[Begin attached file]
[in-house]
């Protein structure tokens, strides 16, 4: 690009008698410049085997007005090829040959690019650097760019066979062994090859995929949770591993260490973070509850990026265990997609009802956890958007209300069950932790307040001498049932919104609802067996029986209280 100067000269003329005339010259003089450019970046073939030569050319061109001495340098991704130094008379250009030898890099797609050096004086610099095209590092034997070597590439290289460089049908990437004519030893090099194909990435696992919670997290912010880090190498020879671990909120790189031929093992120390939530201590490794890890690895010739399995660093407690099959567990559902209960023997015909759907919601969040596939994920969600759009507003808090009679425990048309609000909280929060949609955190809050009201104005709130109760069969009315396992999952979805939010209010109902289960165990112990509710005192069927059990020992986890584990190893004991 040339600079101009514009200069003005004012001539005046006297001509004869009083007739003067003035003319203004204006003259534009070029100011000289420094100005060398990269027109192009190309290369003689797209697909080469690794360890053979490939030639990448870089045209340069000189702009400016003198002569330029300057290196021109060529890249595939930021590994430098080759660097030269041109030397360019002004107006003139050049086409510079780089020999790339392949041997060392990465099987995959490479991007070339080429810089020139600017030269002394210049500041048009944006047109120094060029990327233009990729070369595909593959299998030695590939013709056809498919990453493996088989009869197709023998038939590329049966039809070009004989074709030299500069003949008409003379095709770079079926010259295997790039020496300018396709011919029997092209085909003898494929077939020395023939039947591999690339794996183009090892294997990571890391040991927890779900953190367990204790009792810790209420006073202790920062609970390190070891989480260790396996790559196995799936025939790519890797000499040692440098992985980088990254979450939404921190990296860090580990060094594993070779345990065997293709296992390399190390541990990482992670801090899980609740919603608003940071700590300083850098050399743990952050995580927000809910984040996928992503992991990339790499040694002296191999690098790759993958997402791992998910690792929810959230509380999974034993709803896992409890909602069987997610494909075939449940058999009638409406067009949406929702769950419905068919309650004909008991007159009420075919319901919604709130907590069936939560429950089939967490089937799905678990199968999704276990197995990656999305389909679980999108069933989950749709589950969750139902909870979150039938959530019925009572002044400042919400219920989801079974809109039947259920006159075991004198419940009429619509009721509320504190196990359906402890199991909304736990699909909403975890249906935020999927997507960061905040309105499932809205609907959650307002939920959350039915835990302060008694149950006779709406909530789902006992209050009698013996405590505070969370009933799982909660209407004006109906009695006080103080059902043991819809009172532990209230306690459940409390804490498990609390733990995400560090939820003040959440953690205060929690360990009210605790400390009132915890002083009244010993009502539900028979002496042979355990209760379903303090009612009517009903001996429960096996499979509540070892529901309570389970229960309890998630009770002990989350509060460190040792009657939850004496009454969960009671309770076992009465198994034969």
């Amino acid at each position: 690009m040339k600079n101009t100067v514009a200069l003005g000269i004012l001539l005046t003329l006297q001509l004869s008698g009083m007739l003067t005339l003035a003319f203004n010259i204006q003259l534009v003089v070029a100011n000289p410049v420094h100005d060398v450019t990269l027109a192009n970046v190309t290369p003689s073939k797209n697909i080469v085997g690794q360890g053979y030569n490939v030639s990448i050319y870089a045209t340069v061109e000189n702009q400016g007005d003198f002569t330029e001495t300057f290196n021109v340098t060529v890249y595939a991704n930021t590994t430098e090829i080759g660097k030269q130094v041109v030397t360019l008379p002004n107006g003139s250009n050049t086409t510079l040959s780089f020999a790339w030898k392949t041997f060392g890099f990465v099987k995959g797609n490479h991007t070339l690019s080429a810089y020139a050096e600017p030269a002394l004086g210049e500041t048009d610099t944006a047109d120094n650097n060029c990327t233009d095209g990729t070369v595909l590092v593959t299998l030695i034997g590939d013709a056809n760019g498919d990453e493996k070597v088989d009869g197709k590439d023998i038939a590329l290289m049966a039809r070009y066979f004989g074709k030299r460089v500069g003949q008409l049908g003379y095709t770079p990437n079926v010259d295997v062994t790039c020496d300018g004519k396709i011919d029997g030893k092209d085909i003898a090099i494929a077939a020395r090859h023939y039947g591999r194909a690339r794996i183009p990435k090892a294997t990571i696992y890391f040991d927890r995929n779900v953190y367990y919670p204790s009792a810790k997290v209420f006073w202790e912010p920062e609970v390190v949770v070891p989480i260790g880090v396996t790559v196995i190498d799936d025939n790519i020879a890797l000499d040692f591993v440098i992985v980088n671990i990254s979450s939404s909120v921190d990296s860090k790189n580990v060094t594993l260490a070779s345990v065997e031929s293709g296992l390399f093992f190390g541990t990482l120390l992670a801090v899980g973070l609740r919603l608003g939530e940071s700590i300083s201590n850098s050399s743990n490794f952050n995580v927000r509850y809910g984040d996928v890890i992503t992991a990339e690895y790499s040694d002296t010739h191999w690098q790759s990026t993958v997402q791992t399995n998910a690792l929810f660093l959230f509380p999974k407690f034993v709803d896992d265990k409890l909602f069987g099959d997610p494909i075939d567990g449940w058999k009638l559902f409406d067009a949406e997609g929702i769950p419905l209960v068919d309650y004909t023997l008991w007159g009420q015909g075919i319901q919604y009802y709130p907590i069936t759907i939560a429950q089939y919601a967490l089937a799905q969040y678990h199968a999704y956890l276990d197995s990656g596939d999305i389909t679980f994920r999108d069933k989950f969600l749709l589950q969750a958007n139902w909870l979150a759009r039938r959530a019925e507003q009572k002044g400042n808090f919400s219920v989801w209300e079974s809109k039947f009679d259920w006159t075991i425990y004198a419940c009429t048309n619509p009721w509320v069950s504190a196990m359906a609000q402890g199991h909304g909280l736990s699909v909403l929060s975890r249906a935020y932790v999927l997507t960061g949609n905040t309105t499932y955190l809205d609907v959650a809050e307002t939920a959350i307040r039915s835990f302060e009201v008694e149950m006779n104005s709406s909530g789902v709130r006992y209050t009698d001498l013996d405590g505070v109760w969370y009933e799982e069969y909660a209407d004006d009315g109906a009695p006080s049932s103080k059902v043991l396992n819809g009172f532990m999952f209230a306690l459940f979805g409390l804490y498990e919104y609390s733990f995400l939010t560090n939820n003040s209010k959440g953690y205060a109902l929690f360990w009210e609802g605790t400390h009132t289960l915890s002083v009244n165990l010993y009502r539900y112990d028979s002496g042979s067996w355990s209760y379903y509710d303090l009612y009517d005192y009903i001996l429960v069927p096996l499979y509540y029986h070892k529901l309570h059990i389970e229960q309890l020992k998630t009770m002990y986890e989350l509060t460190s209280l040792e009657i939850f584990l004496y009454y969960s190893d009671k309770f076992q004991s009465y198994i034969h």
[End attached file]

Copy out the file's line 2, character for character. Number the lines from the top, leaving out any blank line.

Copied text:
């Protein structure tokens, strides 16, 4: 690009008698410049085997007005090829040959690019650097760019066979062994090859995929949770591993260490973070509850990026265990997609009802956890958007209300069950932790307040001498049932919104609802067996029986209280 100067000269003329005339010259003089450019970046073939030569050319061109001495340098991704130094008379250009030898890099797609050096004086610099095209590092034997070597590439290289460089049908990437004519030893090099194909990435696992919670997290912010880090190498020879671990909120790189031929093992120390939530201590490794890890690895010739399995660093407690099959567990559902209960023997015909759907919601969040596939994920969600759009507003808090009679425990048309609000909280929060949609955190809050009201104005709130109760069969009315396992999952979805939010209010109902289960165990112990509710005192069927059990020992986890584990190893004991 040339600079101009514009200069003005004012001539005046006297001509004869009083007739003067003035003319203004204006003259534009070029100011000289420094100005060398990269027109192009190309290369003689797209697909080469690794360890053979490939030639990448870089045209340069000189702009400016003198002569330029300057290196021109060529890249595939930021590994430098080759660097030269041109030397360019002004107006003139050049086409510079780089020999790339392949041997060392990465099987995959490479991007070339080429810089020139600017030269002394210049500041048009944006047109120094060029990327233009990729070369595909593959299998030695590939013709056809498919990453493996088989009869197709023998038939590329049966039809070009004989074709030299500069003949008409003379095709770079079926010259295997790039020496300018396709011919029997092209085909003898494929077939020395023939039947591999690339794996183009090892294997990571890391040991927890779900953190367990204790009792810790209420006073202790920062609970390190070891989480260790396996790559196995799936025939790519890797000499040692440098992985980088990254979450939404921190990296860090580990060094594993070779345990065997293709296992390399190390541990990482992670801090899980609740919603608003940071700590300083850098050399743990952050995580927000809910984040996928992503992991990339790499040694002296191999690098790759993958997402791992998910690792929810959230509380999974034993709803896992409890909602069987997610494909075939449940058999009638409406067009949406929702769950419905068919309650004909008991007159009420075919319901919604709130907590069936939560429950089939967490089937799905678990199968999704276990197995990656999305389909679980999108069933989950749709589950969750139902909870979150039938959530019925009572002044400042919400219920989801079974809109039947259920006159075991004198419940009429619509009721509320504190196990359906402890199991909304736990699909909403975890249906935020999927997507960061905040309105499932809205609907959650307002939920959350039915835990302060008694149950006779709406909530789902006992209050009698013996405590505070969370009933799982909660209407004006109906009695006080103080059902043991819809009172532990209230306690459940409390804490498990609390733990995400560090939820003040959440953690205060929690360990009210605790400390009132915890002083009244010993009502539900028979002496042979355990209760379903303090009612009517009903001996429960096996499979509540070892529901309570389970229960309890998630009770002990989350509060460190040792009657939850004496009454969960009671309770076992009465198994034969």